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The natural world. Looking pretty for 3.5b years.

Is There Life on Titan? perhaps

Is There Life on Titan? perhaps

Author: Hugh Bollinger/Thursday, July 7, 2016/Categories: natural history, space science, environment, adventure

                                       Different Wave-lenght Scans of Titan (credit: JPL)

Saturn's giant moon Titan, could offer the building blocks for life. Researchers at the Jet Propulsion Laboratory describe the moon as "one of the most Earth-like worlds we have found to date". Unfortunately, at temperatures of -290F, an atmosphere of hydrocarbon smog, and water-ice frozen to the hardness of diamonds, Titan would be complete inhospitable to carbon-based life forms. Such conditions might not be so bad for life based on a different self-replicating chemisty, however.

New research reported in the Proceedings of the National Academy of Sciences (PNAS) concludes that Titan could be a prime test case to:

"explore the environmental limits of prebiotic chemistry and ask the question of whether life can develop without water. Experimental and observational data suggests that hydrogen cyanide (HCN), the most abundant hydrogen-bonding molecule in Titan’s atmosphere, may polymerize on the surface to form polyimine, a polymer with interesting properties."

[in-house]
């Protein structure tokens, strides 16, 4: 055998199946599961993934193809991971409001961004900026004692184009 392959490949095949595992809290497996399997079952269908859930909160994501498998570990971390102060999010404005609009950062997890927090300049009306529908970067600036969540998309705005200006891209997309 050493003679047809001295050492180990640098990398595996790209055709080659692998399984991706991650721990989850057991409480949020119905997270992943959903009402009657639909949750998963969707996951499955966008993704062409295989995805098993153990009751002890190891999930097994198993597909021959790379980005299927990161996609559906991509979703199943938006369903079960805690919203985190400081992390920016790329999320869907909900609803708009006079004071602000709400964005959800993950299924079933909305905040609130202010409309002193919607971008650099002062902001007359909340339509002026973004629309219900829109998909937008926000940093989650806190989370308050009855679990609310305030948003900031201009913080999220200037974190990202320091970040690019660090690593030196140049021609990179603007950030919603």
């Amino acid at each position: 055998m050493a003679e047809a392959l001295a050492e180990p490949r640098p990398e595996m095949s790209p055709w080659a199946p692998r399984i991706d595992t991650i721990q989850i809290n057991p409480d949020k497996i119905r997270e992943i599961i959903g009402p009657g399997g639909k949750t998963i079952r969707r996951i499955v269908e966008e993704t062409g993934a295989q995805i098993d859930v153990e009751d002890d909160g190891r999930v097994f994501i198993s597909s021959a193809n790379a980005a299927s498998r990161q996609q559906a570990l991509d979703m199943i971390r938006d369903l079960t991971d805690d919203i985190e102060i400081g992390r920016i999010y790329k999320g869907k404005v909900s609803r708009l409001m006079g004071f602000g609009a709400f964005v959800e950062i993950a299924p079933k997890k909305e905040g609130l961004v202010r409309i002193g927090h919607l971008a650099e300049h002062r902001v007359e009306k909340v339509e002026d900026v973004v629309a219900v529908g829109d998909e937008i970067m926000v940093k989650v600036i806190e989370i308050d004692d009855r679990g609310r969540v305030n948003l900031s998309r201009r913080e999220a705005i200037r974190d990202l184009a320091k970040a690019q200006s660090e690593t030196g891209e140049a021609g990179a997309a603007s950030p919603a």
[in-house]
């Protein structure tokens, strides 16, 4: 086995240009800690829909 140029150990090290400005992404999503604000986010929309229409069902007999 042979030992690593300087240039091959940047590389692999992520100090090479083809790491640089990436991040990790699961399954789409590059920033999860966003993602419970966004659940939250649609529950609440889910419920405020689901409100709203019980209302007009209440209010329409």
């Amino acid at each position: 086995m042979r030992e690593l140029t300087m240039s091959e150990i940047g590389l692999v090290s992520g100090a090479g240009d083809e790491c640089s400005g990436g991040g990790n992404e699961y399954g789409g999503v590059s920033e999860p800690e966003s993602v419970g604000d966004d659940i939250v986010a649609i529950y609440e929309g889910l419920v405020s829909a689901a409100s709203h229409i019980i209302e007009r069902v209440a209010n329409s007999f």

Using quantum mechanical calculations, researchers at Cornell University showed that polyimine has chemical and molecular properties that could potentially allow for prebiotic chemistry to develop under the extreme cold conditions as seen on Titan. The new studies determined polyimine to be a major component of polymerized hydrogen cyanide in laboratory experiments. With a flexible chemical "backbone", the polymer can exist in multiple forms. It also demonstrated a high degree of electrical bonding and molecular structural diversity necessary in a self-replicating molecule for the potential of microbial evolution.

In commenting on their new findings post-doctoral researcher Martin Rahm noted:

“If future observations could show there is prebiotic chemistry in a place like Titan, it would be a major breakthrough. Our work indicates the prerequisites for processes leading to a different kind of life could exist on Titan, but this only the first step.” 

A video created by JPL shows Titan's environment based on imagery captured by the Galileo space probe:  

It would be a good time to send an additional robot to Titan for more investigations and analysis from the surface of the super-cold moon.



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